[Marxism] Maurice Godelier on the origins of anthropology

Louis Proyect lnp3 at panix.com
Thu May 27 07:47:39 MDT 2004

Paul Eiss: In the introduction to your essay "Mirror, mirror on the 
wall" you talk about the history and the present of anthropology, which 
speaks to some people's interests here in bridging the disciplines. In 
that essay you discuss the history and present of anthropology as more 
about presents than pasts, and more about a "non-West" than about the 
"West." In your view, are these basic epistemological differences, or 
are they a matter of disciplinary formation?

Godelier: First, it was not exactly the non-West and the West, it was 
also peasants and ethnic groups in the west, because the state and the 
church wanted to control these people, and since their customs were not 
written down they had to send people to write down the customs, before 
trying to modify them where they seemed "barbaric" or an obstacle to 
their interests. So to me the genesis of anthropology came from two 
separate processes without anything in common between them at the 
beginning. On the one hand the task was to know more about the peasants, 
the local groups and ethnicities of Europe, the Slovene, the Basque and 
so on. And on the other hand was the expansion of Europe and contact 
with thousands of very different societies. So in fact the development 
of anthropology was historically a double development. First Europeans 
looked at the peasants, at people taken as backwards, seen from the 
point of view of people coming from the cities, from the state, from the 
church. And this reminds us that there is always in the background of 
anthropological work an unequal status between the observer and the 
observed. Really. You can't escape that. It's simply an ingredient of 
the cuisine, of the anthropological cuisine. But the two domains were 
relatively fused when anthropology became a "profession." We began to 
distribute work on peasants, on tribal people and so on. So it's not 
really non-western and western, it is more a part of the west plus the 
rest of the world. Secondly, you must distinguish between the profession 
of anthropology, and the historical importance of anthropology. Well, 
historically, there was what I should call nationalist ethnology, or 
nationalist ethnography, and then there was imperialist anthropology.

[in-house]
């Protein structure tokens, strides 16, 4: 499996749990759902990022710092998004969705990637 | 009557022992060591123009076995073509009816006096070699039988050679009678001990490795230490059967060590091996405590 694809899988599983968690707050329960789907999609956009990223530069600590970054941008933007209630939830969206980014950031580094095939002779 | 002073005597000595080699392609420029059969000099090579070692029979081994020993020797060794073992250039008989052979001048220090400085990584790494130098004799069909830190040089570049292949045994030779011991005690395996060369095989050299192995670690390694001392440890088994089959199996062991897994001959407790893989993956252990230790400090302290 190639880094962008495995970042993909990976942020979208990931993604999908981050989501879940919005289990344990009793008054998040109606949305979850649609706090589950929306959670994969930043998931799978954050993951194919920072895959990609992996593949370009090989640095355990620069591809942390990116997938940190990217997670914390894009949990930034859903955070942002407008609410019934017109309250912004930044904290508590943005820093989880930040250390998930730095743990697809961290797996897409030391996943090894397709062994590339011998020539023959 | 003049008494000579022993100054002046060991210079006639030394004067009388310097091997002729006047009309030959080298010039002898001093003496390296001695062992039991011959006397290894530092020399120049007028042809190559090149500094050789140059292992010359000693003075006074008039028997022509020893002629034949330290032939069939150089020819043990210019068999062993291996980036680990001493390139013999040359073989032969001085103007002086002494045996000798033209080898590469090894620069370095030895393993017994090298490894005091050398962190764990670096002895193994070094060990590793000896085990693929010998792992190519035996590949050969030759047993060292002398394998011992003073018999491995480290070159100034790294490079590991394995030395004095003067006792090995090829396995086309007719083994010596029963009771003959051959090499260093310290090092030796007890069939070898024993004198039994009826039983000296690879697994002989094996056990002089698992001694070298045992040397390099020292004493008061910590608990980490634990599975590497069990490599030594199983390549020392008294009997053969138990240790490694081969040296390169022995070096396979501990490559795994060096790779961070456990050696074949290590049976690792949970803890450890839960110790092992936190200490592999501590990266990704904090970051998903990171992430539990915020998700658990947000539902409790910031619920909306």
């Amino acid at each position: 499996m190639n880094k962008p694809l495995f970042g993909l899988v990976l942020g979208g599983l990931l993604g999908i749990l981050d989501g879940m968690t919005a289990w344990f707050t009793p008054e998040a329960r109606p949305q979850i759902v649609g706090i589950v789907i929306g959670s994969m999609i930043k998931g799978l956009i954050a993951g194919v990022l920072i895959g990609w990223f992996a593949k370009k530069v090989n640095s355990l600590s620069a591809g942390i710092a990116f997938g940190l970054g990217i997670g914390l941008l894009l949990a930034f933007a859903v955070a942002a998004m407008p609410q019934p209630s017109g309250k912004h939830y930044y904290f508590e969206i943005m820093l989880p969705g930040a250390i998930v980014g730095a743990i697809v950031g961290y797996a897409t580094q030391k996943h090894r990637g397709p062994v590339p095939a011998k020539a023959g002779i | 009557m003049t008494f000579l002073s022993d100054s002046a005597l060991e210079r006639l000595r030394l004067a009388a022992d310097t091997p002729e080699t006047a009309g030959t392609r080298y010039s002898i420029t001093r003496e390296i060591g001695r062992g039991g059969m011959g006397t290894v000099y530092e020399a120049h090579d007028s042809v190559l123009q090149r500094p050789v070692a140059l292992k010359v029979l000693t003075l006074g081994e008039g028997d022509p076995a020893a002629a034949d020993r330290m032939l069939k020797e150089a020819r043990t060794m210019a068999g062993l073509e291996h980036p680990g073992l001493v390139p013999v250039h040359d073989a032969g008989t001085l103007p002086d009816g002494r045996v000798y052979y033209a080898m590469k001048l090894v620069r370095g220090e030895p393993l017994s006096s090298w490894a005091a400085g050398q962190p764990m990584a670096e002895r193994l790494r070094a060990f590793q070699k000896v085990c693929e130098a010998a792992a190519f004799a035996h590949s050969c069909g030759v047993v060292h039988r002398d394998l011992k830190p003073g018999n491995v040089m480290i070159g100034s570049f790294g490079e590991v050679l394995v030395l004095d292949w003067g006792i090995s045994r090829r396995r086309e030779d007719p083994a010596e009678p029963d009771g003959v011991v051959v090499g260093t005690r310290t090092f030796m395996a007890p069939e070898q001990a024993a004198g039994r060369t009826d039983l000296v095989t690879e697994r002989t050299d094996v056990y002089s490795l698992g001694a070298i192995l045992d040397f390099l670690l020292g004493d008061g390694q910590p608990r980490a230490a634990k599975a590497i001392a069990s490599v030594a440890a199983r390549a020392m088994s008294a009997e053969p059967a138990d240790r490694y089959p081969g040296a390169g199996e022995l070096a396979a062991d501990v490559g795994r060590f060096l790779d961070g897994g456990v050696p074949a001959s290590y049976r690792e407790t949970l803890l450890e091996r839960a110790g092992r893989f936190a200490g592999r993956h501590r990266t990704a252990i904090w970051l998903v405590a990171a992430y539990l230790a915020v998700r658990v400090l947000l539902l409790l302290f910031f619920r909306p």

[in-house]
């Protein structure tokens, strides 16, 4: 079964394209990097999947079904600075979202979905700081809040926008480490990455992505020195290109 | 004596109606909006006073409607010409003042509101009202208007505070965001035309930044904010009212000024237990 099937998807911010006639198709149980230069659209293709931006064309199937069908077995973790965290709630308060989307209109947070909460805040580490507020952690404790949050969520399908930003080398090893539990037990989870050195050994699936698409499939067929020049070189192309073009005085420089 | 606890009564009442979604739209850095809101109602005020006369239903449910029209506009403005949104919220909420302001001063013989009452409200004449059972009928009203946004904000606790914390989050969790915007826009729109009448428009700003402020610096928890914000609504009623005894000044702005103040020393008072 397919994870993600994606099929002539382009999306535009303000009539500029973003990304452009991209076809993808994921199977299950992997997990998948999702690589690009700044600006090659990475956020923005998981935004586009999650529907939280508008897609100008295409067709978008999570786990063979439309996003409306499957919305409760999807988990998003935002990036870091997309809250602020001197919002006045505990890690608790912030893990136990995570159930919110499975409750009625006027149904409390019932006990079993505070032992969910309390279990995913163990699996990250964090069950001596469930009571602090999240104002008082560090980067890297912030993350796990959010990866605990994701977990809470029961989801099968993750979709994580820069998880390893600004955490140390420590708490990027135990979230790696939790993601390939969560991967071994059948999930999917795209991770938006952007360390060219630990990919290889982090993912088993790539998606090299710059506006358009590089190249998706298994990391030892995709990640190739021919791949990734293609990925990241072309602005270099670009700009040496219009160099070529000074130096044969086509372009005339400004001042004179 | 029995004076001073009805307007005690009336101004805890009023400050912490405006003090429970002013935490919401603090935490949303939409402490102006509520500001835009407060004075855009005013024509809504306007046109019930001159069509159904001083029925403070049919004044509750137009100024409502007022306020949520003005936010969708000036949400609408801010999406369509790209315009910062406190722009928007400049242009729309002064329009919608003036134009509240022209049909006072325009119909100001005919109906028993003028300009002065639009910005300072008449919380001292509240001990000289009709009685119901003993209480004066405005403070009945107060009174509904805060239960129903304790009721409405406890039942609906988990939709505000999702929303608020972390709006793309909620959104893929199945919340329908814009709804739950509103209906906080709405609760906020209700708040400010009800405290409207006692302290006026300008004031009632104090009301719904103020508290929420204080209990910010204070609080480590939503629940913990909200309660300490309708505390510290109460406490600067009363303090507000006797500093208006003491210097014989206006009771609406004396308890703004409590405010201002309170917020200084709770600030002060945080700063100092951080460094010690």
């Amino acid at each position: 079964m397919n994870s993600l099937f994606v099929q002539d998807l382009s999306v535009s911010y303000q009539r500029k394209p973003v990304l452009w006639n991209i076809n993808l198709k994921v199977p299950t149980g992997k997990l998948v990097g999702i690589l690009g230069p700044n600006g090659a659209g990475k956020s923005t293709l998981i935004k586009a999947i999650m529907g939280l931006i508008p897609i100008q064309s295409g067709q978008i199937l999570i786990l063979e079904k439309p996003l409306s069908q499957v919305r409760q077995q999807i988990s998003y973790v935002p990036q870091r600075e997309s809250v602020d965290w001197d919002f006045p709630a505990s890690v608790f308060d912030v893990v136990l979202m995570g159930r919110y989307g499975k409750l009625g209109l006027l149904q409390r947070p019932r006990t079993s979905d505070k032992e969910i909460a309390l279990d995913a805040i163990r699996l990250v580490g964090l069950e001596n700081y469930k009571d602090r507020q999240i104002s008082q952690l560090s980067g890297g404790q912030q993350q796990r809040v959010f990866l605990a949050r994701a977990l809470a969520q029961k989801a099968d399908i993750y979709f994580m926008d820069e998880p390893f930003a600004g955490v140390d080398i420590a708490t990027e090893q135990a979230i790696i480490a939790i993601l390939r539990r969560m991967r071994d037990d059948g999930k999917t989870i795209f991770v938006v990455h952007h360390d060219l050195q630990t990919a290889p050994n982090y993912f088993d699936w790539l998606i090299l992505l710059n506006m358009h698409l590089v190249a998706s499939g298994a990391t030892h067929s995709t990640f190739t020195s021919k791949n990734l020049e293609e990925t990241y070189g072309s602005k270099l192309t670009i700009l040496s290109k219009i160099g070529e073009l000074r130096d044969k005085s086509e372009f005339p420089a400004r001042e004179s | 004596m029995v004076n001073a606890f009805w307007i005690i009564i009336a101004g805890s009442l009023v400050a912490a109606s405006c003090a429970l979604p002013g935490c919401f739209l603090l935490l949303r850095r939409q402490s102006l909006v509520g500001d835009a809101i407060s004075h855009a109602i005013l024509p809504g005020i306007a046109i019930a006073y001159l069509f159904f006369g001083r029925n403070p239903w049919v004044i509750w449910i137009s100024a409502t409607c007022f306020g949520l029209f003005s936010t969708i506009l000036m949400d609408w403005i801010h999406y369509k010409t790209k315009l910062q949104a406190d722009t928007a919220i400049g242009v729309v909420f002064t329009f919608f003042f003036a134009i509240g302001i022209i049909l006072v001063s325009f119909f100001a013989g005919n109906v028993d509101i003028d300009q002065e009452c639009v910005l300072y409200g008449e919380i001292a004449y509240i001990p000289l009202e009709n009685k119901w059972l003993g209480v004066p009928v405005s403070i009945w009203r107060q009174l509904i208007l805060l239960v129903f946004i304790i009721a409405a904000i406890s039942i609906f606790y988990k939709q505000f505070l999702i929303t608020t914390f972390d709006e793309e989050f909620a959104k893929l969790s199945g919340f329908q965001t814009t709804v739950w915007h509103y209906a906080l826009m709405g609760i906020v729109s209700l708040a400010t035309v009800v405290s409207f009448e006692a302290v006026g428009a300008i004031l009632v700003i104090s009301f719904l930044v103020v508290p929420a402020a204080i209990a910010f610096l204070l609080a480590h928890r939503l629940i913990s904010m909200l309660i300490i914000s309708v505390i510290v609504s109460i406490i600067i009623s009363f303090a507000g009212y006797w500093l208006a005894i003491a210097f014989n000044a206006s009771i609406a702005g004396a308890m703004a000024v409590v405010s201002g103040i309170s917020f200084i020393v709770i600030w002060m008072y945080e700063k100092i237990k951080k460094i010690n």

They are not the same. I mean if you are Basque and you look at your 
roots and you fight for your identity against the Castillians, for 
example, you have to say like that, "we are the Basque, we came from 
Georgia three thousand years ago," and so on. Or take the Romanians who 
claim that, "we descend from Rome, that we are different from the Slavic 
peoples, we are the last vestige of whatever." So you need an 
ethnography to demonstrate your roots, the antiquity of your presence in 
one place, your claims and so on. And so you develop nationalistic, 
sometimes chauvinistic, ethnologies and ethnographies. But with the 
colonial expansion of France, England, and so on, you have imperial 
anthropology. You control or try to control hundreds of societies. So 
for the first time you have in front of you not only your local 
diversity but you have classless societies, tribal, caste societies and 
so on. And people like Morgan tried to classify the vast spectrum of 
realities in front of them, and to discover logics different from the 
west and opposed to the west. Like matrilineal kinship. That was not 
really known in Europe; classificatory cross-cousins did not exist in 
European kinship systems, and scholars like Morgan tried to find the 
order of those other systems. But at the same time they reconstructed a 
pseudo-history with the Anglo-Saxon kinship as the best, the most 
progressive, the most rational, with the republican American Anglo-Saxon 
social system at the very top of civilization. First you have an 
imperial context. And moreover at the time Morgan was doing fieldwork 
most of the North American Indians were already in reservations, ready 
for being "observed" in some way. But finally Morgan was the first in 
the history of mankind to have a universal look at kinship and to 
demonstrate the diversity of the logics of other systems, since they 
were as logical as the European one. They were not irrational, they just 
had another logic. But the same scholar that figured this out also wrote 
Ancient Society and distributed all the kinship systems into three 
stages, savagery, barbarism, and civilization. The conclusion is that 
western development is contradictory. And you ignore the contradiction 
by saying either "piss off with western civilization," or by saying 
"it's the best civilization." But if you start with reality, you start 
with contradiction. And you have to understand the opposed, 
contradictory developments of western knowledge. It is why now in the 
discussions you have in the States about modernism and post-modernism, 
the problem is surely to deconstruct but not to dissolve knowledge. To 
deconstruct is what you do if you are a nuclear physicist: you 
deconstruct a model of matter because of something wrong in the previous 
explanations so you construct another model in turn. You don't dissolve 
physics; you deconstruct to reconstruct another kind of physics. It's 
really the same with us, in social sciences. Otherwise we have to stop 
being in universities if all we can say is that we cannot know others. 
Why don't we all as experts on culture just go off and sell benzine. I 
mean if we don't have the possibility to build up a sort of knowledge of 
"otherness," we have to stop immediately, dissolve the university, the 
social sciences, and do something else. Like make money.

full: http://www.umich.edu/~iinet/journal/vol1no2/deconstruct.html


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